Thursday, August 14, 2008

Should I? Or Can I? It's Not A Grammar Lesson.

For many of us this time of year brings memories of gardens and canning. Some good memories, as in assembly lines and family projects, others bring back thoughts of how tired we were.

Since this time of year does bring thoughts of bushels, peeling, jam and bottles I want to eliminate one word from your vocabulary … guilt. Following are a few pointers to help you decide – Should I? Can I? Do I want to? Is it practical? And I am really not a “Molly Mormon” – Do I have to?

Home canning is one of those skills that should be part of our training. Training? What training? Let me rephrase that – canning is a very good, very valuable skill to have. If the need arises and things are so tough that the only way you can have jam or jelly is to make it yourself, it’s nice to be able to make it yourself and have it be edible.

Rumor and news stories are saying that people are already feeling the budget crunch to the point that canning supplies are flying off of the shelves. But before you run out and buy a ten-year supply of supplies there are a few things you might want to consider.

If you don’t like hard work canning is not for you. Rewarding work? Yes? Difficult work? No. Time consuming and tiring? Yes, but it depends on your energy level and how much help you have.

If you have to buy all of the fruits and vegetables, jars and equipment – at top grocery store prices and then factor in the cost of your time, you might be better off finding a good case-lot sale. That is the rule if you know your prices and know that you still have the opportunity for good prices.

However, the jars and equipment are reusable year after year. If you or your neighbor has fruit trees or a garden, then you can save money. If you live near a farmers market or vegetable stand (not the kind of farmer’s market that is the trendy tourist trap with all organic and natural products) then you can save money. Even if it is a few batches of jam or peaches that you put up and you don’t plan on spending every waking hour all summer long canning, you can still save money.

A few rules of thumb – or canning – must be followed!
* The first absolute rule is to follow the rules!
* Canning, toxins and bacteria are nothing to cut corners or play games with.
* Lids cannot be reused. Rings can and jars can, but not the metal lids.
* Do not use mayo jars or jars that are not designed for canning. The non-canning
jars are not made to withstand the heat and pressure.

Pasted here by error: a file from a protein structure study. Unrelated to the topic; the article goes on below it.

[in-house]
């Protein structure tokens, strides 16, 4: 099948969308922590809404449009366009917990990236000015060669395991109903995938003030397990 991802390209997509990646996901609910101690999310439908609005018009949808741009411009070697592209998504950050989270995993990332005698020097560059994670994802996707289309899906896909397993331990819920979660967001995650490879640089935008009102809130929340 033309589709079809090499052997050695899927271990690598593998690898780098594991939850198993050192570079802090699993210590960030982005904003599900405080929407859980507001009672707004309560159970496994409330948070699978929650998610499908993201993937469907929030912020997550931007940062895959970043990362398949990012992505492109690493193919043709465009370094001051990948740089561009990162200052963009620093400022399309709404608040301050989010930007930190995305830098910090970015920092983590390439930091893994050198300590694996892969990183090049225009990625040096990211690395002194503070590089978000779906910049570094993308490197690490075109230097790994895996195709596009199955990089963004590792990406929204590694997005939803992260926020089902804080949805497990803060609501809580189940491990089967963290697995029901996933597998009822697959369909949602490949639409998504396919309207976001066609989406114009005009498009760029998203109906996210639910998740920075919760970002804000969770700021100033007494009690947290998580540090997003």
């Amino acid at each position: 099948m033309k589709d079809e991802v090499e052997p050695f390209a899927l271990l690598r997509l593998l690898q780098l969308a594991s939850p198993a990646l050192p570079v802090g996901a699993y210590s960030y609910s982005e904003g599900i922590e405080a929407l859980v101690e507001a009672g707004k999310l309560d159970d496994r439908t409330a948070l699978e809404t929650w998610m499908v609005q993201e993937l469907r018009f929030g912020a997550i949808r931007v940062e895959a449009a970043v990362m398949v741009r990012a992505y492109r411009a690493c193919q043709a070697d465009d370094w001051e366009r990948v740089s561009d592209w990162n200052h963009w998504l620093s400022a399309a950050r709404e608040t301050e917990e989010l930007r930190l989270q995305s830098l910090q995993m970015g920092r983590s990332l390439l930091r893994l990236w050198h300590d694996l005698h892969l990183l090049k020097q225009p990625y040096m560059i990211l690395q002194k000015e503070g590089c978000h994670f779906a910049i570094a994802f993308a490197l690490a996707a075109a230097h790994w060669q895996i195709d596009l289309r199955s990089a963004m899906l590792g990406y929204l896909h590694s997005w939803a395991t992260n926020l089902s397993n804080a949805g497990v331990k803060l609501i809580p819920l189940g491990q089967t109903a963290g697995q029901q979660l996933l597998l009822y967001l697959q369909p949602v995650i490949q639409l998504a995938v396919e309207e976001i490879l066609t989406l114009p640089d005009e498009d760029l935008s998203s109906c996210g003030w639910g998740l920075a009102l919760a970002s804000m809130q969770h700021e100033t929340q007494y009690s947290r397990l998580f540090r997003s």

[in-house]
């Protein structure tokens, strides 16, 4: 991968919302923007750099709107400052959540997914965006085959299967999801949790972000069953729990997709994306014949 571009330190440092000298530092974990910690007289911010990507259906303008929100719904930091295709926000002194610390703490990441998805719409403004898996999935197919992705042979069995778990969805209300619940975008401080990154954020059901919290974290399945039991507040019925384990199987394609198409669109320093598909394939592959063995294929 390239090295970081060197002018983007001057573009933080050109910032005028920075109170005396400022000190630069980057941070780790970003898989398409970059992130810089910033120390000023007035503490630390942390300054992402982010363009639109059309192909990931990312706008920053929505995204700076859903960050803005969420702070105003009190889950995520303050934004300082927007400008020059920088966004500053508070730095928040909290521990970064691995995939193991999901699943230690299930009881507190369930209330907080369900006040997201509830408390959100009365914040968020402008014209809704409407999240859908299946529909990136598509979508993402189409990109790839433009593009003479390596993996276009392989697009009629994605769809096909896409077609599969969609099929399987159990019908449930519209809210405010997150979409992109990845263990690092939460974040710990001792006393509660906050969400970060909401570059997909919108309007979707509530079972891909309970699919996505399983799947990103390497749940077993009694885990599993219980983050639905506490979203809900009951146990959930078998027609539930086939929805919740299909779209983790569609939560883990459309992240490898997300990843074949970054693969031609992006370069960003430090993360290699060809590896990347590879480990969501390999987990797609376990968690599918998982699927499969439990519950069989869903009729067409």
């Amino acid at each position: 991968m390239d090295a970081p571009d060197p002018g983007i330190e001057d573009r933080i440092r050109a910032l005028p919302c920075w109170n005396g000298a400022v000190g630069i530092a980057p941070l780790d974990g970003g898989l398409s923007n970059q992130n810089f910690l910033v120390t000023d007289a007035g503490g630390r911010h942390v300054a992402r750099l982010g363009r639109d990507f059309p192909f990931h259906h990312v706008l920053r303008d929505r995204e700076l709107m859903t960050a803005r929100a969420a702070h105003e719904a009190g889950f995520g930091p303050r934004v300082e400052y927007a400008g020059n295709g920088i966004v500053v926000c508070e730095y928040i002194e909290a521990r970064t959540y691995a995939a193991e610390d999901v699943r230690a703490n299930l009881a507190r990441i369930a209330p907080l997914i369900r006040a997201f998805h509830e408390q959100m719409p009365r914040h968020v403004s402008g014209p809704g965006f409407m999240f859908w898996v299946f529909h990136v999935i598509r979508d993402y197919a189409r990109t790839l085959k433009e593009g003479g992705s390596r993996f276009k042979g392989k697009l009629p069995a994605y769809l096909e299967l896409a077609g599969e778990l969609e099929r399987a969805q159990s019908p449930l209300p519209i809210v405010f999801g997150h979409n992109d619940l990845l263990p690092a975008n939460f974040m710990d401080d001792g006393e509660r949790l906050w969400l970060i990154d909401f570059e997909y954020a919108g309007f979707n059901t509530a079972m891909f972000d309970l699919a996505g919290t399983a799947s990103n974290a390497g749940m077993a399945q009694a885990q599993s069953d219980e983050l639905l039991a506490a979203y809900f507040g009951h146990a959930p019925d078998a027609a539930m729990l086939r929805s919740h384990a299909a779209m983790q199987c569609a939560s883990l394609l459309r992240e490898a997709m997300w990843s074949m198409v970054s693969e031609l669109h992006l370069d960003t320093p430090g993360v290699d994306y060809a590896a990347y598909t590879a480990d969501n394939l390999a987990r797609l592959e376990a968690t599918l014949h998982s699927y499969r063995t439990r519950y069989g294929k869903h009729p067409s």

* Do not use a jar if it is cracked, before or after processing.
* Proper timing is a must – no shortcuts here!
* Zucchini, the wonder vegetable is a vegetable and must be processed as one, no
matter if you have turned it into jam, salsa or the newest fad of pineapple
marmalade – or whatever.
* Do not, under any circumstances, can in the oven!!!!

Your state university extension has canning booklets, books and recipes, obtainable at their offices and online. Their information is current and reliable. You can call your extension service if you have any questions.

If you have never canned before start with something easy such as peaches, tomatoes or jam. Follow a reliable recipe. The joy of seeing full jars on your counter, hearing the lids pop, and then seeing those jars on your shelves or under your bed is indescribable.

Canning can truly be a boost to your budget. It is not only an investment for the budget; it is an investment in gaining self-reliant skills.

Some of my most spiritual conversations with Heavenly Father have been sitting on the floor of my pantry or by my cupboard and being so thankful that a kind person let me pick tomatoes or peaches. To see the full jars and know that once more I was blessed in being able to provide for my family caused my heart to swell and tears of gratitude to flow.

My husband and I grew close together year after year gleaning and canning to fill our pantry shelves. It was part of our summer and fall events as we worked together and listened to the symphony of the popping lids.

So should you? Assess your situation, your ability to find produce, your time to be adjusted and squeezed, your budget, and your willingness to put forth the effort while the produce is available.

Can you? Of course! If I can learn to can so can you can!

Return to the Neighborhood


Melanie said...

I'm a canning advocate. It is not that hard to do. Intimidating at first? Yes. But, hard? No. I feel a sense of satisfaction with each jar we use. This year I'm going to try pressure cooking. Here's to no holes in the ceiling!

Rachelle said...

I love home-canned green beans. There's nothing like them and they are incredibly easy to do. I love the sound of those lids popping too. :)